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PHYSICAL EXAMINATION AND HEALTH ASSESSMENT 8TH EDITION JARVIS TEST BANK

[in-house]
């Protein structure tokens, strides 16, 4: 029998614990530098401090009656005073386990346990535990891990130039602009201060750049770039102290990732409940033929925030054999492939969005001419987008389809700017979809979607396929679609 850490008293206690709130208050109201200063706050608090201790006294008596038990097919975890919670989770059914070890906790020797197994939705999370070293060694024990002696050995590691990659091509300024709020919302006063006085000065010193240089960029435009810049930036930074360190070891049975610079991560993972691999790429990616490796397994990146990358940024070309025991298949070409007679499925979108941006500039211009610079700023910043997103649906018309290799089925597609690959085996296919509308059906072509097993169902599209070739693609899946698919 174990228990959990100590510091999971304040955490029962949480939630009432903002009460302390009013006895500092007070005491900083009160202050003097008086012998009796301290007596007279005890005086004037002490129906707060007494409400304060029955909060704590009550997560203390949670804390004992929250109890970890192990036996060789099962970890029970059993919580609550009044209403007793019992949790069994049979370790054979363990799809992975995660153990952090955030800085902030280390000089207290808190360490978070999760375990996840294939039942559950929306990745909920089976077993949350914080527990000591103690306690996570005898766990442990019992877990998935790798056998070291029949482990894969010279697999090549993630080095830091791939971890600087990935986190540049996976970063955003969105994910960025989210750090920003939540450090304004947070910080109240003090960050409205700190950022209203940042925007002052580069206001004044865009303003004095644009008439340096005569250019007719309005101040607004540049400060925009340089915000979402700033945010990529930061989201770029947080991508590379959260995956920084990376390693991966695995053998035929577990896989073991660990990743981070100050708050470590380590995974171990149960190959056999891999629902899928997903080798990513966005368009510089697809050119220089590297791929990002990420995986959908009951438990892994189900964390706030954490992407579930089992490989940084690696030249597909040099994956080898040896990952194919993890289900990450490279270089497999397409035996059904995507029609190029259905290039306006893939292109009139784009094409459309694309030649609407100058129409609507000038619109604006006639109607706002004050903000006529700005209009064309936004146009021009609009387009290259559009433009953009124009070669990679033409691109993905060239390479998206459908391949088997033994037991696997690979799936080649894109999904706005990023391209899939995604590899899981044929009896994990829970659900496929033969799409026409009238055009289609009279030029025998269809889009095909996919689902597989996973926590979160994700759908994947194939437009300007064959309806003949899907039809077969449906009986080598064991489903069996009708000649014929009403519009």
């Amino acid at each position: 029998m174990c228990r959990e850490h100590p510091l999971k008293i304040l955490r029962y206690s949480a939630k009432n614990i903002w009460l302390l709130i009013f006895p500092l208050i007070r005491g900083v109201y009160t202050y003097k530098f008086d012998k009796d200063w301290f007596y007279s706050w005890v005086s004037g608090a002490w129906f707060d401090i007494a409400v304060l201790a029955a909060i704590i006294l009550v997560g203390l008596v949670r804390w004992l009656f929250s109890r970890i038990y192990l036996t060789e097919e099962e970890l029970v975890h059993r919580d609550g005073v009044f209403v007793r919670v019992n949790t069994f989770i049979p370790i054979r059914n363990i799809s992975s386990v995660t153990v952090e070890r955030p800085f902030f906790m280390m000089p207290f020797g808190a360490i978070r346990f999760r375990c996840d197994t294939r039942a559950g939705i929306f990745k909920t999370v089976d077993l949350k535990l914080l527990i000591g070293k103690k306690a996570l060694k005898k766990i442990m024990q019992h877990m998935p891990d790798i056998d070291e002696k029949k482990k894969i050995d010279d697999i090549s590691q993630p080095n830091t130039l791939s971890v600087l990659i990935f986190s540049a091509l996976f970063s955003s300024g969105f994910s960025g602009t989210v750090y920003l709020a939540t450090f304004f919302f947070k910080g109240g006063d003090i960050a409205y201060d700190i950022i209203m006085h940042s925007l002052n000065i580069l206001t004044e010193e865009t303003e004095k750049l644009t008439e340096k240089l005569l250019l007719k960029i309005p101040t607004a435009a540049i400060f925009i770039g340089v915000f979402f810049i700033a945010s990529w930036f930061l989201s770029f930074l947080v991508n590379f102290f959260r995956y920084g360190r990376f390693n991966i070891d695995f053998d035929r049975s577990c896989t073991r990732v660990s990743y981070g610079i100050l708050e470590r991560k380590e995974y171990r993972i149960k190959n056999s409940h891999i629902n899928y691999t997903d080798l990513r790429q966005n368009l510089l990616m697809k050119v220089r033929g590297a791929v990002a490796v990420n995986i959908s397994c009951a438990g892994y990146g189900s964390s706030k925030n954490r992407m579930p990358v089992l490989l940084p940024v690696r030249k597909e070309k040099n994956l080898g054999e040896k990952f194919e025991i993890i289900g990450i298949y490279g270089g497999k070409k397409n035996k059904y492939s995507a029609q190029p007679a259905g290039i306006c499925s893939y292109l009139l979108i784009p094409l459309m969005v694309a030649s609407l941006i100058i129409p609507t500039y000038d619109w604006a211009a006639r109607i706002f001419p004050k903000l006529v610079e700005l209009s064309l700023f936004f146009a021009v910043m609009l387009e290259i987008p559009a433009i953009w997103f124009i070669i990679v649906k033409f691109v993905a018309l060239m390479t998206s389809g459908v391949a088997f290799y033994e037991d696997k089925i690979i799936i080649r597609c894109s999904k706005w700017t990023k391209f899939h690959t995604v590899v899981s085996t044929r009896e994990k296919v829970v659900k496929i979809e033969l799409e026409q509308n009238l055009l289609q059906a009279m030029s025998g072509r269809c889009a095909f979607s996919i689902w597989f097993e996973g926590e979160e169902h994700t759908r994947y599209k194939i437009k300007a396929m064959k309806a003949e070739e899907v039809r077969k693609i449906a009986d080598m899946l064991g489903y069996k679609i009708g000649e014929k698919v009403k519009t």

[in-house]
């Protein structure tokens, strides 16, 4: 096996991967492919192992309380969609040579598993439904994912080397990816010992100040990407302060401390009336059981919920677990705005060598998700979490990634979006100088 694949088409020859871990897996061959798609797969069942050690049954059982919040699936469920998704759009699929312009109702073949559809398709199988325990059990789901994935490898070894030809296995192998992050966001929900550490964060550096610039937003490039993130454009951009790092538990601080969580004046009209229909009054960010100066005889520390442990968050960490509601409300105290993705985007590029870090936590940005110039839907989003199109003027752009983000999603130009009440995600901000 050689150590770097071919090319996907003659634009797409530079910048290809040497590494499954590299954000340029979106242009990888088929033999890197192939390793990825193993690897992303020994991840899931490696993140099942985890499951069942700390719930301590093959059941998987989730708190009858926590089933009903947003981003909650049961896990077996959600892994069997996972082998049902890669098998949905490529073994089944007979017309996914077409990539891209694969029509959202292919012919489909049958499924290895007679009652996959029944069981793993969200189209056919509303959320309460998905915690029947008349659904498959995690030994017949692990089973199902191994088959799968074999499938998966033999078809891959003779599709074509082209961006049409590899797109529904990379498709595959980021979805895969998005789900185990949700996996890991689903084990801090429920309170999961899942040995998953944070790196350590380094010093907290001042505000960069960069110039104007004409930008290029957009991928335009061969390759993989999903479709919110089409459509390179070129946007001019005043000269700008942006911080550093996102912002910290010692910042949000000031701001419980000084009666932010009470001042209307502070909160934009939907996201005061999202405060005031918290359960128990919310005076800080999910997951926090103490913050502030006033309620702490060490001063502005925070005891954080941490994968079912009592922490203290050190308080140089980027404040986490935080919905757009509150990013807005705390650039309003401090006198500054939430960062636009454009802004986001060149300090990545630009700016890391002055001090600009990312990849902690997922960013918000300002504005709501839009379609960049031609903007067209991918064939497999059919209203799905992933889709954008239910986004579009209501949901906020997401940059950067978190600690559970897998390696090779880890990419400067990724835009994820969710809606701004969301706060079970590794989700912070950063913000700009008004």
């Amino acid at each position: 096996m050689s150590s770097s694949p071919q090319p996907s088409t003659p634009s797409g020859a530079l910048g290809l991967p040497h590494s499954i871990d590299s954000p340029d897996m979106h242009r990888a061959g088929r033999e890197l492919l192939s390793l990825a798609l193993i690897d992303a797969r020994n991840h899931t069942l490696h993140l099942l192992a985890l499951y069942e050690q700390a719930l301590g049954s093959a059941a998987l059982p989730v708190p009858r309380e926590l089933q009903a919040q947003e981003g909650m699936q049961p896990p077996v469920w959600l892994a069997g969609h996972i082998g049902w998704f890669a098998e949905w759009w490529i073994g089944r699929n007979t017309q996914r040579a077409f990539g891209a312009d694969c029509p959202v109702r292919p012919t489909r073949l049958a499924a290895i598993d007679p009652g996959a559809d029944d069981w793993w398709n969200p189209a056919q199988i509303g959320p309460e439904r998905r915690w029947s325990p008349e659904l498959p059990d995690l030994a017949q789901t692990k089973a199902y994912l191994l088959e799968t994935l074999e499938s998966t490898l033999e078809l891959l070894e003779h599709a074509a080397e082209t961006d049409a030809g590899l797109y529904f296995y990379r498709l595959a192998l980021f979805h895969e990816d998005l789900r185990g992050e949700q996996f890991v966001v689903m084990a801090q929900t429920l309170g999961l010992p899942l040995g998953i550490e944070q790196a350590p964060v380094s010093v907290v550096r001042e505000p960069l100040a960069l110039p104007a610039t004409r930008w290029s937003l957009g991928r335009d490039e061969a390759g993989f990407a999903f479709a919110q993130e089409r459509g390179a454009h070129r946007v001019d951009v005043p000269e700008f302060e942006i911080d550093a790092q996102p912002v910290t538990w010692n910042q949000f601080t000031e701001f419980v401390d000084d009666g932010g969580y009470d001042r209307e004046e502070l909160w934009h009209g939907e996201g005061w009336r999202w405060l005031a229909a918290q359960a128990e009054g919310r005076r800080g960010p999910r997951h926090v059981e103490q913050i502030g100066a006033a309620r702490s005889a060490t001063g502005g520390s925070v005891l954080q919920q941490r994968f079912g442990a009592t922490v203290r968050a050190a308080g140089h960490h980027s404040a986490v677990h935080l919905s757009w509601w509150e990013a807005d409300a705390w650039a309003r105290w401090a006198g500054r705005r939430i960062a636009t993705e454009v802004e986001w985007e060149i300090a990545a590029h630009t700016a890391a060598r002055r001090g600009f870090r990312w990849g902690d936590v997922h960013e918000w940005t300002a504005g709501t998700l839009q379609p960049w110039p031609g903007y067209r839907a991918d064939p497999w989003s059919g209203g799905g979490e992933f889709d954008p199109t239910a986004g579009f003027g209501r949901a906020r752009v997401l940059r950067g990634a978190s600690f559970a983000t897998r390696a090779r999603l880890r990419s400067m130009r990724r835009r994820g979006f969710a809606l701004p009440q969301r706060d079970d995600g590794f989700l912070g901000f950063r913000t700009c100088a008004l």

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PHYSICAL EXAMINATION AND HEALTH ASSESSMENT 8TH EDITION JARVIS TEST BANK Test Bank - Physical Examination and Health Assessment 8e (by Jarvis) 1 Chapter 01: Evidence-Based Assessment MULTIPLE CHOICE 1.... After completing an initial assessment of a patient, the nurse has charted that his respirations are eupneic and his pulse is 58 beats per minute. These types of data would be: a. Objective. b. Reflective. c. Subjective. d. Introspective. ANS: A Objective data are what the health professional observes by inspecting, percussing, palpating, and auscultating during the physical examination. Subjective data is what the person says about him or herself during history taking. The terms reflective and introspective are not used to describe data. DIF: Cognitive Level: Understanding (Comprehension) MSC: Client Needs: Safe and Effective Care Environment: Management of Care 2. A patient tells the nurse that he is very nervNouUsR, SisINnaGuTsBea.CteOdM, and feels hot. These types of data would be: a. Objective. b. Reflective. c. Subjective. d. Introspective. ANS: C Subjective data are what the person says about him or herself during history taking. Objective data are what the health professional observes by inspecting, percussing, palpating, and auscultating during the physical examination. The terms reflective and introspective are not used to describe data. DIF: Cognitive Level: Understanding (Comprehension) MSC: Client Needs: Safe and Effective Care Environment: Management of Care 3. The patients record, laboratory studies, objective data, and subjective data combine to form the: a. Data base. b. Admitting data. c. Financial statement. d. Discharge summary. ANS: A Together with the patients record and laboratory studies, the objective and subjective data form the data base. The other items are not part of the patients record, laboratory studies, or data. DIF: Cognitive Level: Remembering (Knowledge) MSC: Client Needs: Safe and Effective Care Environment: Management of Care 4. When listening to a patients breath sounds, the nurse is unsure of a sound that is heard. The nurses next action should be to: a. Immediately notify the patients physician. b. Document the sound exactly as it was heard. c. Validate the data by asking a coworker to listen to the breath sounds. d. Assess again in 20 minutes to note whether the sound is still present. NURSINGTB.COM ANS: C When unsure of a sound heard while listening to a patients breath sounds, the nurse validates the data to ensure accuracy. If the nurse has less experience in an area, then he or she asks an expert to listen. DIF: Cognitive Level: Analyzing (Analysis) MSC: Client Needs: Safe and Effective Care Environment: Management of Care 5. The nurse is conducting a class for new graduate nurses. During the teaching session, the nurse should keep in mind that novice nurses, without a background of skills and experience from which to draw, are more likely to make their decisions using: a. Intuition. b. A set of rules. c. Articles in journals. d. Advice from supervisors. ANS: B Novice nurses operate from a set of defined, structured rules. The expert practitioner uses intuitive links. DIF: Cognitive Level: Understanding (Comprehension) MSC: Client Needs: General 6. Expert nurses learn to attend to a pattern of assessment data and act without consciously labeling it. These responses are referred to as: a. Intuition. b. The nursing process. c. Clinical knowledge. d. Diagnostic reasoning. ANS: A Intuition is characterized by pattern recognitionexpert nurses learn to attend to a pattern of assessment data and act without consciously labeling it. The other options are not correct. DIF: Cognitive Level: Understanding (Comprehension) MSC: Client Needs: General 7. The nurse is reviewing information about evidence-based practice (EBP). Which statement best reflects EBP? a. EBP relies on tradition for supportNoUf RbSesINt pGrTacBt.iCceOsM. b. EBP is simply the use of best practice techniques for the treatment of patients. c. EBP emphasizes the use of best evidence with the clinicians experience. d. The patients own preferences are not important with EBP. ANS: C EBP is a systematic approach to practice that emphasizes the use of best evidence in combination with the clinicians experience, as well as patient preferences and values, when making decisions about care and treatment. EBP is more than simply using the best practice techniques to treat patients, and questioning tradition is important when no compelling and supportive research evidence exists. DIF: Cognitive Level: Applying (Application) MSC: Client Needs: Safe and Effective Care Environment: Management of Care 8. The nurse is conducting a class on priority setting for a group of new graduate nurses. Which is an example of a first-level priority problem? a. Patient with postoperative pain b. Newly diagnosed patient with diabetes who needs diabetic teaching c. Individual with a small laceration on the sole of the foot d. Individual with shortness of breath and respiratory distress ANS: D First-level priority problems are those that are emergent, life threatening, and immediate (e.g., establishing an airway, supporting breathing, maintaining circulation, monitoring abnormal vital signs). DIF: Cognitive Level: Understanding (Comprehension) MSC: Client Needs: Safe and Effective Care Environment: Management of Care 9. When considering priority setting of problems, the nurse keeps in mind that second-level priority problems include which of these aspects? a. Low self-esteem b. Lack of knowledge c. Abnormal laboratory values d. Severely abnormal vital signs NURSINGTB.COM ANS: C Second-level priority problems are those that require prompt intervention to forestall further deterioration (e.g., mental status change, acute pain, abnormal laboratory values, risks to safety or security). DIF: Cognitive Level: Understanding (Comprehension) MSC: Client Needs: Safe and Effective Care Environment: Management of Care 10. Which critical thinking skill helps the nurse see relationships among the data? a. Validation b. Clustering related cues c. Identifying gaps in data d. Distinguishing relevant from irrelevant ANS: B Clustering related cues helps the nurse see relationships among the data. DIF: Cognitive Level: Understanding (Comprehension) MSC: Client Needs: Safe and Effective Care Environment: Management of Care 11. The nurse knows that developing appropriate nursing interventions for a patient relies on the appropriateness of the diagnosis. a. Nursing b. Medical c. Admission d. Collaborative ANS: A An accurate nursing diagnosis provides the basis for the selection of nursing interventions to achieve outcomes for which the nurse is accountable. The other items do not contribute to the development of appropriate nursing interventions. DIF: Cognitive Level: Understanding (Comprehension) MSC: Client Needs: Safe and Effective Care Environment: Management of Care 12. The nursing process is a sequential method of problem solving that nurses use and includes which steps? a. Assessment, treatment, planning, evaluation, discharge, and follow-up NURSINGTB.COM b. Admission, assessment, diagnosis, treatment, and discharge planning c. Admission, diagnosis, treatment, evaluation, and discharge planning d. Assessment, diagnosis, outcome identification, planning, implementation, and evaluation ANS: D The nursing process is a method of problem solving that includes assessment, diagnosis, outcome identification, planning, implementation, and evaluation. DIF: Cognitive Level: Understanding (Comprehension) MSC: Client Needs: Safe and Effective Care Environment: Management of Care 13. A newly admitted patient is in acute pain, has not been sleeping well lately, and is having difficulty breathing. How should the nurse prioritize these problems? a. Breathing, pain, and sleep b. Breathing, sleep, and pain c. Sleep, breathing, and pain d. Sleep, pain, and breathing ANS: A First-level priority problems are immediate priorities, remembering the ABCs (airway, breathing, and circulation), followed by second-level problems, and then third-level problems. DIF: Cognitive Level: Analyzing (Analysis) MSC: Client Needs: Safe and Effective Care Environment: Management of Care 14. Which of these would be formulated by a nurse using diagnostic reasoning? a. Nursing diagnosis b. Medical diagnosis c. Diagnostic hypothesis d. Diagnostic assessment ANS: C Diagnostic reasoning calls for the nurse to formulate a diagnostic hypothesis; the nursing process calls for a nursing diagnosis. NURSINGTB.COM DIF: Cognitive Level: Understanding (Comprehension) MSC: Client Needs: General 15. Barriers to incorporating EBP include: a. Nurses lack of research skills in evaluating the quality of research studies. b. Lack of significant research studies. c. Insufficient clinical skills of nurses. d. Inadequate physical assessment skills. ANS: A As individuals, nurses lack research skills in evaluating the quality of research studies, are isolated from other colleagues who are knowledgeable in research, and often lack the time to visit the library to read research. The other responses are not considered barriers. DIF: Cognitive Level: Understanding (Comprehension) MSC: Client Needs: General 16. What step of the nursing process includes data collection by health history, physical examination, and interview? a. Planning b. Diagnosis c. Evaluation d. Assessment ANS: D Data collection, including performing the health history, physical examination, and interview, is the assessmen step of the nursing process. DIF: Cognitive Level: Remembering (Knowledge) MSC: Client Needs: General 17. During a staff meeting, nurses discuss the problems with accessing research studies to incorporate evidence-based clinical decision making into their practice. Which suggestion by the nurse manager would best help these problems? a. Form a committee to conduct research studies. b. Post published research studies onNthUeRuSnINitsGbTuBll.CetOinMboards. c. Encourage the nurses to visit the library to review studies. d. Teach the nurses how to conduct electronic searches for research studies. ANS: D Facilitating support for EBP would include teaching the nurses how to conduct electronic searches; time to visit the library may not be available for many nurses. Actually conducting research studies may be helpful in the long-run but not an immediate solution to reviewing existing research. DIF: Cognitive Level: Applying (Application) MSC: Client Needs: Safe and Effective Care Environment: Management of Care 18. When reviewing the concepts of health, the nurse recalls that the components of holistic health include which of these? a. Disease originates from the external environment. b. The individual human is a closed system. c. Nurses are responsible for a patients health state. d. Holistic health views the mind, body, and spirit as interdependent. ANS: D Consideration of the whole person is the essence of holistic health, which views the mind, body, and spirit as interdependent. The basis of disease originates from both the external environment and from within the person. Both the individual human and the external environment are open systems, continually changing and adapting, and each person is responsible for his or her own personal health state. DIF: Cognitive Level: Understanding (Comprehension) MSC: Client Needs: Safe and Effective Care Environment: Management of Care 19. The nurse recognizes that the concept of prevention in describing health is essential because: a. Disease can be prevented by treating the external environment. b. The majority of deaths among Americans under age 65 years are not preventable. c. Prevention places the emphasis on the link between health and personal behavior. d. The means to prevention is through treatment provided by primary health care practitioners. ANS: C A natural progression to prevention rounds ouNt UthReSpIrNesGeTnBt c.CoOncMept of health. Guidelines to prevention place the emphasis on the link between health and personal behavior. DIF: Cognitive Level: Understanding (Comprehension) MSC: Client Needs: General 20. The nurse is performing a physical assessment on a newly admitted patient. An example of objective information obtained during the physical assessment includes the: a. Patients history of allergies. [Show More]